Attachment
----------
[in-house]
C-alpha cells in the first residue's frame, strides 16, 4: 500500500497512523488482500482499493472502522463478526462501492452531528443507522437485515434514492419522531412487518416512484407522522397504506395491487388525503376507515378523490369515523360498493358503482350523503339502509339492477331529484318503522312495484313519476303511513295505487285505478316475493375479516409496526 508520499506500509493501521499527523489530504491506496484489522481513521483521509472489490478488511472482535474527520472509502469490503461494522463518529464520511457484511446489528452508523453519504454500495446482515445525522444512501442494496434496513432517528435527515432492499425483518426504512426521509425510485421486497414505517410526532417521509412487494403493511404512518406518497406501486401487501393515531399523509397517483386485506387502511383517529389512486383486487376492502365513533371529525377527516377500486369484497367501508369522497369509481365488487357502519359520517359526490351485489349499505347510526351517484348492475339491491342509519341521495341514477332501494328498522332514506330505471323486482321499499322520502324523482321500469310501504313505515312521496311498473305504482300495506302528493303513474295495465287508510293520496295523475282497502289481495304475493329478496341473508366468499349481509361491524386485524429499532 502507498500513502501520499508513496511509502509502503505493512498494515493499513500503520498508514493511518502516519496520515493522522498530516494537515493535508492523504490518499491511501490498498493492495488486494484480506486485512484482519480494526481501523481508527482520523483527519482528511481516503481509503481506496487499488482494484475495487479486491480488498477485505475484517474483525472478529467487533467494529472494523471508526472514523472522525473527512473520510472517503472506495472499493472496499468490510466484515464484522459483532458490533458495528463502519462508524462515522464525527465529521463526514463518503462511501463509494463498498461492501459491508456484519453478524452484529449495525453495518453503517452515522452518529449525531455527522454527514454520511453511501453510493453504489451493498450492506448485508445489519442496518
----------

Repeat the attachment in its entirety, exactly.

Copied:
[in-house]
C-alpha cells in the first residue's frame, strides 16, 4: 500500500497512523488482500482499493472502522463478526462501492452531528443507522437485515434514492419522531412487518416512484407522522397504506395491487388525503376507515378523490369515523360498493358503482350523503339502509339492477331529484318503522312495484313519476303511513295505487285505478316475493375479516409496526 508520499506500509493501521499527523489530504491506496484489522481513521483521509472489490478488511472482535474527520472509502469490503461494522463518529464520511457484511446489528452508523453519504454500495446482515445525522444512501442494496434496513432517528435527515432492499425483518426504512426521509425510485421486497414505517410526532417521509412487494403493511404512518406518497406501486401487501393515531399523509397517483386485506387502511383517529389512486383486487376492502365513533371529525377527516377500486369484497367501508369522497369509481365488487357502519359520517359526490351485489349499505347510526351517484348492475339491491342509519341521495341514477332501494328498522332514506330505471323486482321499499322520502324523482321500469310501504313505515312521496311498473305504482300495506302528493303513474295495465287508510293520496295523475282497502289481495304475493329478496341473508366468499349481509361491524386485524429499532 502507498500513502501520499508513496511509502509502503505493512498494515493499513500503520498508514493511518502516519496520515493522522498530516494537515493535508492523504490518499491511501490498498493492495488486494484480506486485512484482519480494526481501523481508527482520523483527519482528511481516503481509503481506496487499488482494484475495487479486491480488498477485505475484517474483525472478529467487533467494529472494523471508526472514523472522525473527512473520510472517503472506495472499493472496499468490510466484515464484522459483532458490533458495528463502519462508524462515522464525527465529521463526514463518503462511501463509494463498498461492501459491508456484519453478524452484529449495525453495518453503517452515522452518529449525531455527522454527514454520511453511501453510493453504489451493498450492506448485508445489519442496518